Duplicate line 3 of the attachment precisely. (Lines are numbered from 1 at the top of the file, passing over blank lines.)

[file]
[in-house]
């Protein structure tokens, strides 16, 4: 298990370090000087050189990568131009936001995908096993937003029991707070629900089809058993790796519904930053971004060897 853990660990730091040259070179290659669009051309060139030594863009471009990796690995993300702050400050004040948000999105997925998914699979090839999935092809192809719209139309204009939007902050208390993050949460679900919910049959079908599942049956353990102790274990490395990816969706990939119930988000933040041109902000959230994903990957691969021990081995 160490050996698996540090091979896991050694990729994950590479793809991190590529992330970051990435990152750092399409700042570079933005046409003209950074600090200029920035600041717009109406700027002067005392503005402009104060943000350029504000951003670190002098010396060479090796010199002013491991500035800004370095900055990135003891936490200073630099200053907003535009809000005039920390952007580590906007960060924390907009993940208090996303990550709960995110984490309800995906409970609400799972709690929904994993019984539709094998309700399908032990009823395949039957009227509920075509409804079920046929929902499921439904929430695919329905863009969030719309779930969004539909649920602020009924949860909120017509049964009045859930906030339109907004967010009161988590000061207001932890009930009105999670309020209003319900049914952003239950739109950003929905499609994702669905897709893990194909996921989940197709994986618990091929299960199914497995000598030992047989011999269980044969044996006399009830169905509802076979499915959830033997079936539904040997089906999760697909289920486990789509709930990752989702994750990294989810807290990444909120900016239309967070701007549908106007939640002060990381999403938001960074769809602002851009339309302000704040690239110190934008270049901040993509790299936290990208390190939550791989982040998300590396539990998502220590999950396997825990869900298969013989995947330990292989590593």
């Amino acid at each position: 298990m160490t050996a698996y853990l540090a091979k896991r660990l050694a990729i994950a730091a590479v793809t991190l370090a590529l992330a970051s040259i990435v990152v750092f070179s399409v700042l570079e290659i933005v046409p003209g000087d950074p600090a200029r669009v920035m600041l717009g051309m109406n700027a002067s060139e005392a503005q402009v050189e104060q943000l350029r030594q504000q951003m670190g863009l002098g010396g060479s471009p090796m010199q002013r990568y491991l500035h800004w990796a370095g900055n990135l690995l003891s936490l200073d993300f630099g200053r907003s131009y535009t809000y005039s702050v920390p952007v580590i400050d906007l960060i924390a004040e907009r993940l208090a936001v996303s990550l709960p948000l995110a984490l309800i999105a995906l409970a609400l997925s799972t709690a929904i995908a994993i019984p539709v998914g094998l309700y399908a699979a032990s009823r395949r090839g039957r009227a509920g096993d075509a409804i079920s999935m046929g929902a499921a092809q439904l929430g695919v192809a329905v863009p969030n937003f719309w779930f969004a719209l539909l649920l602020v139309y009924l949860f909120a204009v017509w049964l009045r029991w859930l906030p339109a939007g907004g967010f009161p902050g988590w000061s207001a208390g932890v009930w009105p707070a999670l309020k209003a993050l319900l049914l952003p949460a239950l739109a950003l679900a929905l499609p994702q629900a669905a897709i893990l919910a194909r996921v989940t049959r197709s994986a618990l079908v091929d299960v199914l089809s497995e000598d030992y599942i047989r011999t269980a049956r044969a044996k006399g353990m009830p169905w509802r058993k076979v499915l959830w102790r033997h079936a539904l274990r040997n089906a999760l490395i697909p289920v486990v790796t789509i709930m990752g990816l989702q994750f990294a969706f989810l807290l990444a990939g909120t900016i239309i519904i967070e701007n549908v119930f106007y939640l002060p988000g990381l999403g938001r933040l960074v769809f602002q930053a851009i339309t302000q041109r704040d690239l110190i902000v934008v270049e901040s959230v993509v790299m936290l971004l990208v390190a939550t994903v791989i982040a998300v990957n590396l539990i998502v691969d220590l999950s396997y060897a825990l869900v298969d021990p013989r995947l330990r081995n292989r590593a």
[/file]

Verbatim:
């Amino acid at each position: 298990m160490t050996a698996y853990l540090a091979k896991r660990l050694a990729i994950a730091a590479v793809t991190l370090a590529l992330a970051s040259i990435v990152v750092f070179s399409v700042l570079e290659i933005v046409p003209g000087d950074p600090a200029r669009v920035m600041l717009g051309m109406n700027a002067s060139e005392a503005q402009v050189e104060q943000l350029r030594q504000q951003m670190g863009l002098g010396g060479s471009p090796m010199q002013r990568y491991l500035h800004w990796a370095g900055n990135l690995l003891s936490l200073d993300f630099g200053r907003s131009y535009t809000y005039s702050v920390p952007v580590i400050d906007l960060i924390a004040e907009r993940l208090a936001v996303s990550l709960p948000l995110a984490l309800i999105a995906l409970a609400l997925s799972t709690a929904i995908a994993i019984p539709v998914g094998l309700y399908a699979a032990s009823r395949r090839g039957r009227a509920g096993d075509a409804i079920s999935m046929g929902a499921a092809q439904l929430g695919v192809a329905v863009p969030n937003f719309w779930f969004a719209l539909l649920l602020v139309y009924l949860f909120a204009v017509w049964l009045r029991w859930l906030p339109a939007g907004g967010f009161p902050g988590w000061s207001a208390g932890v009930w009105p707070a999670l309020k209003a993050l319900l049914l952003p949460a239950l739109a950003l679900a929905l499609p994702q629900a669905a897709i893990l919910a194909r996921v989940t049959r197709s994986a618990l079908v091929d299960v199914l089809s497995e000598d030992y599942i047989r011999t269980a049956r044969a044996k006399g353990m009830p169905w509802r058993k076979v499915l959830w102790r033997h079936a539904l274990r040997n089906a999760l490395i697909p289920v486990v790796t789509i709930m990752g990816l989702q994750f990294a969706f989810l807290l990444a990939g909120t900016i239309i519904i967070e701007n549908v119930f106007y939640l002060p988000g990381l999403g938001r933040l960074v769809f602002q930053a851009i339309t302000q041109r704040d690239l110190i902000v934008v270049e901040s959230v993509v790299m936290l971004l990208v390190a939550t994903v791989i982040a998300v990957n590396l539990i998502v691969d220590l999950s396997y060897a825990l869900v298969d021990p013989r995947l330990r081995n292989r590593a």